The primary reason for spaying and neutering your pets is population control. Every year around one million dogs are euthanized, simply because they have no place to go.

And vets say you should get your pets fixed, whether they play inside or outdoors.

But spaying and neutering doesn't only help the population of unclaimed kitties and puppies, most research finds that pets who get sterilized at a young age actually live longer, healthier lives.

Vets say that by spaying or neutering your pets, you can avoid a lot of costly medical complications in the future caused by infections.

Veterinarians say you should get your pets fixed when they are two to six months old.

Working 4 you: How much will America spend on Halloween?

Working 4 you: How much will America spend on Halloween?

Fall is here and that means retailers and shoppers are turning their attention to Halloween. But will consumers be willing to spend as much this year on costumes and candy?

Stores like Target and Walmart are already gearing up for the Holiday. And if you feel like it's just a little too early to get ready for Halloween, you may be surprised to hear that one-third of Americans say they'll be making their holiday purchases before October 1st.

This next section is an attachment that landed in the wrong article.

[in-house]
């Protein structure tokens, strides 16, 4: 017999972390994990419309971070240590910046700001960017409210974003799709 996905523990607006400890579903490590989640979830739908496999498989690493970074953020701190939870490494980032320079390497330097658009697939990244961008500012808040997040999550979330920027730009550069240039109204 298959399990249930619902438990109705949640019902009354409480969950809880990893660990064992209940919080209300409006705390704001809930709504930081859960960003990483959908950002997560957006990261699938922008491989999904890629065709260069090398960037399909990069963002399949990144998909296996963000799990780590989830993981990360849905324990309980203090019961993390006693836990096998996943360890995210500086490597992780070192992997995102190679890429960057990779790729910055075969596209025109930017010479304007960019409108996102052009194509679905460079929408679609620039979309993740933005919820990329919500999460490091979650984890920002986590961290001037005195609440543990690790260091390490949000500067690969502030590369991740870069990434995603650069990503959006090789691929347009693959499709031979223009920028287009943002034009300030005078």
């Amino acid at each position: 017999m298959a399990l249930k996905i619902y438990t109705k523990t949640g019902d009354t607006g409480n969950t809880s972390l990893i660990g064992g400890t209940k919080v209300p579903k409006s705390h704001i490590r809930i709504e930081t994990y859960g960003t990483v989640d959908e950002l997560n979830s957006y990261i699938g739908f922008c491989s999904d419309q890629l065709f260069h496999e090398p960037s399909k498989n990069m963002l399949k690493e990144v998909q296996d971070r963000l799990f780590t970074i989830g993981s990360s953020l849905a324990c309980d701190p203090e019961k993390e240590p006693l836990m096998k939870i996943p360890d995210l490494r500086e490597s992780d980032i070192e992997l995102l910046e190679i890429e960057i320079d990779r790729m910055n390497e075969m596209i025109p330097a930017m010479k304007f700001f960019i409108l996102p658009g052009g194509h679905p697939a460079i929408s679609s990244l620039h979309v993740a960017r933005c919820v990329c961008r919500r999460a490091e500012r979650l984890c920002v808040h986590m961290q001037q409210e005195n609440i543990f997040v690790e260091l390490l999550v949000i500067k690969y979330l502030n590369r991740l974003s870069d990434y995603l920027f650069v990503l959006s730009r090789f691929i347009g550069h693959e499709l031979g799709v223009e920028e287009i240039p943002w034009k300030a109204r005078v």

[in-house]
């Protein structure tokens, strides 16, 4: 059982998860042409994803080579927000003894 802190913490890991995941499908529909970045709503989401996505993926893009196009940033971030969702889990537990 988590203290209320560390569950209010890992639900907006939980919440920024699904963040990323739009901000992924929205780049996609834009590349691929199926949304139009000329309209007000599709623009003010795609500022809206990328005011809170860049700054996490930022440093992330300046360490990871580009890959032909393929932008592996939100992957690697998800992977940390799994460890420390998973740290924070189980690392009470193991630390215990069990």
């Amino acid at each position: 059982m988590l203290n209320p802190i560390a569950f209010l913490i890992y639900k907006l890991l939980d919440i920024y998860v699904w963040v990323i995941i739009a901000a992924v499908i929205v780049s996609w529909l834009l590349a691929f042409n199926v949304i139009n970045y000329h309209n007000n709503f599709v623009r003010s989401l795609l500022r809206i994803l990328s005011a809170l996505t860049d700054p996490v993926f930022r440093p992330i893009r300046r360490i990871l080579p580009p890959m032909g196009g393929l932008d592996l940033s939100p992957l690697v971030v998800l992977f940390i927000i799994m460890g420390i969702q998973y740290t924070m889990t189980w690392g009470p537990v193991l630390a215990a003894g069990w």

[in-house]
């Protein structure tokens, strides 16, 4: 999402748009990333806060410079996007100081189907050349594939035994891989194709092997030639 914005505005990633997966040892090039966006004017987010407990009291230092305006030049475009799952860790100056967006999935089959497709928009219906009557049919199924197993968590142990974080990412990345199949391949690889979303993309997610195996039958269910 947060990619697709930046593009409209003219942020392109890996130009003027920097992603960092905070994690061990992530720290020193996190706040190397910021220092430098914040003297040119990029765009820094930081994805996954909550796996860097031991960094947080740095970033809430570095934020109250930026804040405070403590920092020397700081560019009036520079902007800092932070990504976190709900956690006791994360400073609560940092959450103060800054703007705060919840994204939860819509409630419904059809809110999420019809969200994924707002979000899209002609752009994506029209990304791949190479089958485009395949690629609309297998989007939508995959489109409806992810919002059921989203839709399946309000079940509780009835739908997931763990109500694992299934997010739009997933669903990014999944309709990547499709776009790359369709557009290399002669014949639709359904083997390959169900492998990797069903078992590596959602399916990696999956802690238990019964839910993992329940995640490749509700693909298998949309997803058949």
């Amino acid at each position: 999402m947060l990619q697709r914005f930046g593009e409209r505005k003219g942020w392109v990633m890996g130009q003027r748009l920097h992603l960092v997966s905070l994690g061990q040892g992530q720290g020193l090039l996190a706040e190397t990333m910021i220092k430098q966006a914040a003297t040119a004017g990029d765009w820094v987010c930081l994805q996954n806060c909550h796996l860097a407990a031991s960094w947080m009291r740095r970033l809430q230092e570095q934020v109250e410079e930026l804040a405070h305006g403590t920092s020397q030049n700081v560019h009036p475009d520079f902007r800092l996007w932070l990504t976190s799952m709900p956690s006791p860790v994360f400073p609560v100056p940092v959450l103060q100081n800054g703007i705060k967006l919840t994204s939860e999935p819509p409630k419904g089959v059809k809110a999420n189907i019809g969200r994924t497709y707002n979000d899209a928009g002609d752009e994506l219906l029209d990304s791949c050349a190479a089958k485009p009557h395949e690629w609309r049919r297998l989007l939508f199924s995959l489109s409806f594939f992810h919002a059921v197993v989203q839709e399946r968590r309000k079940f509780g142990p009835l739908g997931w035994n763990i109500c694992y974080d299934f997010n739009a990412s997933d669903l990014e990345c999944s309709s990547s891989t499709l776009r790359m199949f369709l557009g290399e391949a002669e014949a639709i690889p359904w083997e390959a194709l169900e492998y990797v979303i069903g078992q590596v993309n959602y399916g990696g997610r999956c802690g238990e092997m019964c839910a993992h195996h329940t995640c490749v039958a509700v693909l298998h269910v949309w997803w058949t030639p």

Halloween is the last major retail event before the big holiday rush. It can offer retailers clues on how willing Americans will be to open their wallets, and how stores should approach holiday inventory, discounts and deals.

Many shoppers say the U.S. economy is still weighing heavily on their minds. one in five people say it will make an impact on how they approach holiday spending.

But it may not affect it as much as you'd think.

New numbers from the National Retail Federation show most consumers won't be afraid to spend on Halloween this year.

So, how much will the average American be spending?

Dept. of Natural Resources lifts statewide burn ban

Dept. of Natural Resources lifts statewide burn ban

The Washington State Department of Natural Resources announced Friday that the statewide burn ban on DNR-protected lands has been removed. Fire danger has been reduced by the recent rainfall and moderating temperatures.

Restrictions set by local authorities are not affected by DNR's actions. Additionally, while conditions no longer warrant a statewide burn ban, some local areas may still remain dry. Anyone who plans on burning should check with local authorities beforehand.

You can also always find the latest on your local fire restrictions here.